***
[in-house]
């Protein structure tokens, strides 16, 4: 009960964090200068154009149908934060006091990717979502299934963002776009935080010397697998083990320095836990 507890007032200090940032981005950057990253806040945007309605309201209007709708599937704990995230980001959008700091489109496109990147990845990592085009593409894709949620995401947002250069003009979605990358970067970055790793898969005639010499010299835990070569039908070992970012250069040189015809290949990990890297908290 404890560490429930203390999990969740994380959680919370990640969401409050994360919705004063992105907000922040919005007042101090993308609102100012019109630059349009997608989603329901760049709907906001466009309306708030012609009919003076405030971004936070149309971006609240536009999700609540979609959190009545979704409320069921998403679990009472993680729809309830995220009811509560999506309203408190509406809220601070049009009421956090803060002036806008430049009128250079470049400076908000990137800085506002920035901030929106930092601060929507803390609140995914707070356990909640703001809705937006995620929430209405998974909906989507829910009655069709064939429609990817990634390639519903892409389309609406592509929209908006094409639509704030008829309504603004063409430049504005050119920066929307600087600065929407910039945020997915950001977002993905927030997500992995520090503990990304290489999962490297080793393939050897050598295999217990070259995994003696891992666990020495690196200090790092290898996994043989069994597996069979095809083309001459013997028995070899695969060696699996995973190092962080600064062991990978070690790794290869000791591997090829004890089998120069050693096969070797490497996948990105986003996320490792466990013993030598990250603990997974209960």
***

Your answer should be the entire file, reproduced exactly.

[in-house]
């Protein structure tokens, strides 16, 4: 009960964090200068154009149908934060006091990717979502299934963002776009935080010397697998083990320095836990 507890007032200090940032981005950057990253806040945007309605309201209007709708599937704990995230980001959008700091489109496109990147990845990592085009593409894709949620995401947002250069003009979605990358970067970055790793898969005639010499010299835990070569039908070992970012250069040189015809290949990990890297908290 404890560490429930203390999990969740994380959680919370990640969401409050994360919705004063992105907000922040919005007042101090993308609102100012019109630059349009997608989603329901760049709907906001466009309306708030012609009919003076405030971004936070149309971006609240536009999700609540979609959190009545979704409320069921998403679990009472993680729809309830995220009811509560999506309203408190509406809220601070049009009421956090803060002036806008430049009128250079470049400076908000990137800085506002920035901030929106930092601060929507803390609140995914707070356990909640703001809705937006995620929430209405998974909906989507829910009655069709064939429609990817990634390639519903892409389309609406592509929209908006094409639509704030008829309504603004063409430049504005050119920066929307600087600065929407910039945020997915950001977002993905927030997500992995520090503990990304290489999962490297080793393939050897050598295999217990070259995994003696891992666990020495690196200090790092290898996994043989069994597996069979095809083309001459013997028995070899695969060696699996995973190092962080600064062991990978070690790794290869000791591997090829004890089998120069050693096969070797490497996948990105986003996320490792466990013993030598990250603990997974209960």